New England Patriots coach Bill Belichick has scheduled a news conference Wednesday afternoon in Foxborough, Mass., his first public appearance since tight end Aaron Hernandez was rung up on murder charges last month.
Belichick is the only member of the organization scheduled to speak. It's a full two days before the start of training camp. The team gave the media plenty of advance notice, so everyone from around the region and the country who wants to be there, can.
The question is whether Belichick will say anything of depth or detail on the subject, or instead lean on his patented deflective style, the gruff, old, "only-going-to-discuss-players-on-the-roster" routine.
Predicting Belichick is going to be even moderately effusive on almost any topic when stepping behind a podium is like betting the Pats will have a losing season. It's not advised.
Yet it stands to reason Belichick didn't set up such an event unless he was willing to address Hernandez, at least a little bit. Even if this is about getting the ordeal behind him, there has to be a reason he didn't just wait to talk Thursday when a slew of players, including Tom Brady, will also be available – or even early Friday morning amid the swirl of the first day of training camp.
Belichick is a man of planning and strategy. This is a standalone event he knows will be broadcast live locally and nationally, with multiple news cycles for his comments to be reported and dissected.
If he purposefully chose it while planning to scoff at any questions about his jailed tight end and only discuss, say, the development of the interior linebackers, it's the worst game plan of his life.
Make no mistake, Belichick owes the media nothing. Perhaps he owes a little more to New England fans, but even that's debatable. It's not like he ever made himself out to be the sage of the region, counted on to lead the masses in times of uncertainty.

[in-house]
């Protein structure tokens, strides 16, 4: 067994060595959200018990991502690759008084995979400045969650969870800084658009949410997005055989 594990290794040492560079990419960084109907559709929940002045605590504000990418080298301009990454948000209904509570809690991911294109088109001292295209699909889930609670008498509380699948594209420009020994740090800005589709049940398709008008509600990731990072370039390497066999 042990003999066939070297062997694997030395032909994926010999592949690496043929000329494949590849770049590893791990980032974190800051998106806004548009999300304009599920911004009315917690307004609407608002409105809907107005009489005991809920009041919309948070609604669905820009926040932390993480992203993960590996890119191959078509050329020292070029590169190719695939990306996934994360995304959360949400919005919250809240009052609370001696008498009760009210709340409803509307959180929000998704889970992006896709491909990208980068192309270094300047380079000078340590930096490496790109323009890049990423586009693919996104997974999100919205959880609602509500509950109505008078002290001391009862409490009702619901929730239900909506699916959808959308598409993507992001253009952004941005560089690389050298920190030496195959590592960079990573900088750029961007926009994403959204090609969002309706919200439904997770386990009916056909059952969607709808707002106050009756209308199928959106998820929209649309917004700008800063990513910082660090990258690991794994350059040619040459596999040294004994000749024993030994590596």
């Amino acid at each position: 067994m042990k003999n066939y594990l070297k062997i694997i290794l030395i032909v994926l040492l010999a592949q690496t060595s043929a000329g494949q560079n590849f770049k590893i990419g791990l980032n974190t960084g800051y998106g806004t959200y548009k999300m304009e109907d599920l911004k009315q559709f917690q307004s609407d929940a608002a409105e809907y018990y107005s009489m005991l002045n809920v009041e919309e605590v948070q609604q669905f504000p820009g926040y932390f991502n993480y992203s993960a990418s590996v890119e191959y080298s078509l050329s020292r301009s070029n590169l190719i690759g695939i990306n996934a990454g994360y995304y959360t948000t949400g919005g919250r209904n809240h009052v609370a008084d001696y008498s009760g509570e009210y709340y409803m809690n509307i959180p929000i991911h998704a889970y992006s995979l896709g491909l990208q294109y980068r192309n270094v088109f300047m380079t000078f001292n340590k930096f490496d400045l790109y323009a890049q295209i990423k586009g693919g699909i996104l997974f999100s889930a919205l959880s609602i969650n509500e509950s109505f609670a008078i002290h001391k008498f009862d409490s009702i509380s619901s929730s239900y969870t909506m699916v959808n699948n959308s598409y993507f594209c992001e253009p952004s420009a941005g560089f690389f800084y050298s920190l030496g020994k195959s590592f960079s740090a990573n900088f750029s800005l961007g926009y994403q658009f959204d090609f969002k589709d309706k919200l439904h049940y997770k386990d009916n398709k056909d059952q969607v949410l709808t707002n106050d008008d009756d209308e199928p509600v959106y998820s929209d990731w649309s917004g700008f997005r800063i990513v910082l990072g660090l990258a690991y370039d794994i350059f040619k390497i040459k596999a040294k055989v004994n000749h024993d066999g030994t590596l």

He's the local pro football coach. He's there to win games. He delivers, and then some, on that task. If he wants to say nothing, it's his right.
Still, Belichick will do plenty for his reputation if he takes inquiries into such an historic story with at least a modicum of patience and perspective. Belichick is highly intelligent and, contrary to his news-conference demeanor, is mostly engaging, charismatic and interesting. The say-nothing approach is as much a coaching tactic as anything else.
This, he must know, is uncharted waters and can't really be treated like any other roster move – or even any other legal issue involving a player, where NFL coaches rightfully shrug it off and point to the courts to handle things.
While Hernandez was under Patriots employ, there are either allegations or an investigation into the shootings of five different men in three different incidents. Three of the men are dead.
One is Odin Lloyd, for which Hernandez has been charged with murdering, execution-style, in the middle of the night behind a North Attleborough industrial park. On Wednesday, Hernandez, coincidentally, will be at a probable-cause hearing at Attleboro District Court, just 11 miles from Gillette Stadium at the same time Belichick speaks.